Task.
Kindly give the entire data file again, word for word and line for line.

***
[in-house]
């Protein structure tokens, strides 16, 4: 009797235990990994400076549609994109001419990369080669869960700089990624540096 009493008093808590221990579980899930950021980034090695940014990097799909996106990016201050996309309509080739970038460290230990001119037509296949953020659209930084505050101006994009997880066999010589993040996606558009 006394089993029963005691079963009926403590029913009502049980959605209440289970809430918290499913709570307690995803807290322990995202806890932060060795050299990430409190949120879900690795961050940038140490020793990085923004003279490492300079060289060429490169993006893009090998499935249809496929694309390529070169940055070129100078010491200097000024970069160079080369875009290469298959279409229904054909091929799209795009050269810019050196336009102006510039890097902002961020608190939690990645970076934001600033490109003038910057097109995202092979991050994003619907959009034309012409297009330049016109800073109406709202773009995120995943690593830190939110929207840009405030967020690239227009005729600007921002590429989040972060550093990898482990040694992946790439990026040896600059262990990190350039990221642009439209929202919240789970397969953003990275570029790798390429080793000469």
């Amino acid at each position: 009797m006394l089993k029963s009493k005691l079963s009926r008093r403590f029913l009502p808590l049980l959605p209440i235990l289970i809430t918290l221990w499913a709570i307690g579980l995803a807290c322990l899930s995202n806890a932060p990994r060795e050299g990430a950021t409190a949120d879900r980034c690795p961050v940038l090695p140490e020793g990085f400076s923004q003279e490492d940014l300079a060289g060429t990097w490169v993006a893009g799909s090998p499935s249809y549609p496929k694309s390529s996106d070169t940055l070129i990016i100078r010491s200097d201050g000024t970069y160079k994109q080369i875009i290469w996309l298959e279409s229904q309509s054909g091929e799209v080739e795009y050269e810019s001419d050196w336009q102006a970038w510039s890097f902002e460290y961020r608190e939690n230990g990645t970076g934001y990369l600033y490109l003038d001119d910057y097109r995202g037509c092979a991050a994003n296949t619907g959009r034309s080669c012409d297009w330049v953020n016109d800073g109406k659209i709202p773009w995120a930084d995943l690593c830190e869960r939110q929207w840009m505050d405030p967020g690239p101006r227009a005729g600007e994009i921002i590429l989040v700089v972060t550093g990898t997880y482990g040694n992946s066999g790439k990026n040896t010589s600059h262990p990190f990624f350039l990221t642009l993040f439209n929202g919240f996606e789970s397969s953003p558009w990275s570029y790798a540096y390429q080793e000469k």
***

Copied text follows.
[in-house]
């Protein structure tokens, strides 16, 4: 009797235990990994400076549609994109001419990369080669869960700089990624540096 009493008093808590221990579980899930950021980034090695940014990097799909996106990016201050996309309509080739970038460290230990001119037509296949953020659209930084505050101006994009997880066999010589993040996606558009 006394089993029963005691079963009926403590029913009502049980959605209440289970809430918290499913709570307690995803807290322990995202806890932060060795050299990430409190949120879900690795961050940038140490020793990085923004003279490492300079060289060429490169993006893009090998499935249809496929694309390529070169940055070129100078010491200097000024970069160079080369875009290469298959279409229904054909091929799209795009050269810019050196336009102006510039890097902002961020608190939690990645970076934001600033490109003038910057097109995202092979991050994003619907959009034309012409297009330049016109800073109406709202773009995120995943690593830190939110929207840009405030967020690239227009005729600007921002590429989040972060550093990898482990040694992946790439990026040896600059262990990190350039990221642009439209929202919240789970397969953003990275570029790798390429080793000469």
């Amino acid at each position: 009797m006394l089993k029963s009493k005691l079963s009926r008093r403590f029913l009502p808590l049980l959605p209440i235990l289970i809430t918290l221990w499913a709570i307690g579980l995803a807290c322990l899930s995202n806890a932060p990994r060795e050299g990430a950021t409190a949120d879900r980034c690795p961050v940038l090695p140490e020793g990085f400076s923004q003279e490492d940014l300079a060289g060429t990097w490169v993006a893009g799909s090998p499935s249809y549609p496929k694309s390529s996106d070169t940055l070129i990016i100078r010491s200097d201050g000024t970069y160079k994109q080369i875009i290469w996309l298959e279409s229904q309509s054909g091929e799209v080739e795009y050269e810019s001419d050196w336009q102006a970038w510039s890097f902002e460290y961020r608190e939690n230990g990645t970076g934001y990369l600033y490109l003038d001119d910057y097109r995202g037509c092979a991050a994003n296949t619907g959009r034309s080669c012409d297009w330049v953020n016109d800073g109406k659209i709202p773009w995120a930084d995943l690593c830190e869960r939110q929207w840009m505050d405030p967020g690239p101006r227009a005729g600007e994009i921002i590429l989040v700089v972060t550093g990898t997880y482990g040694n992946s066999g790439k990026n040896t010589s600059h262990p990190f990624f350039l990221t642009l993040f439209n929202g919240f996606e789970s397969s953003p558009w990275s570029y790798a540096y390429q080793e000469k």